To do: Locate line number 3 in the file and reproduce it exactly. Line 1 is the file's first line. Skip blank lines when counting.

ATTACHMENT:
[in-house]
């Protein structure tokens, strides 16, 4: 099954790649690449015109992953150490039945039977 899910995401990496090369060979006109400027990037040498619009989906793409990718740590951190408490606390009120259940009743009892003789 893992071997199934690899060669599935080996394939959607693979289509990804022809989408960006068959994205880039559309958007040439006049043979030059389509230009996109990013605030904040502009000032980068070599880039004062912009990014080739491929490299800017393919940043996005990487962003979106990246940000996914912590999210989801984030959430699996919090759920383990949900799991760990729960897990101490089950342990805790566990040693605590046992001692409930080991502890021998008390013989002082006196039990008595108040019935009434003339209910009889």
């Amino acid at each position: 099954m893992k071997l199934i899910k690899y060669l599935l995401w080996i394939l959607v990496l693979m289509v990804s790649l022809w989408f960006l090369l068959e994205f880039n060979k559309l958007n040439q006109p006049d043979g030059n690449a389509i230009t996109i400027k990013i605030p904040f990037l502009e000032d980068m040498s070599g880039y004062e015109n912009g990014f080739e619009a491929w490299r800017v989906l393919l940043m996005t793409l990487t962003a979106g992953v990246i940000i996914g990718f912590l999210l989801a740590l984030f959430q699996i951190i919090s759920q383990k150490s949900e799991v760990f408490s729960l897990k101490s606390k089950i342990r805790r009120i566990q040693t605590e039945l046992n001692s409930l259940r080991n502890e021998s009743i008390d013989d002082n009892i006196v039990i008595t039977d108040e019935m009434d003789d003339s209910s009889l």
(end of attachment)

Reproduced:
């Amino acid at each position: 099954m893992k071997l199934i899910k690899y060669l599935l995401w080996i394939l959607v990496l693979m289509v990804s790649l022809w989408f960006l090369l068959e994205f880039n060979k559309l958007n040439q006109p006049d043979g030059n690449a389509i230009t996109i400027k990013i605030p904040f990037l502009e000032d980068m040498s070599g880039y004062e015109n912009g990014f080739e619009a491929w490299r800017v989906l393919l940043m996005t793409l990487t962003a979106g992953v990246i940000i996914g990718f912590l999210l989801a740590l984030f959430q699996i951190i919090s759920q383990k150490s949900e799991v760990f408490s729960l897990k101490s606390k089950i342990r805790r009120i566990q040693t605590e039945l046992n001692s409930l259940r080991n502890e021998s009743i008390d013989d002082n009892i006196v039990i008595t039977d108040e019935m009434d003789d003339s209910s009889l």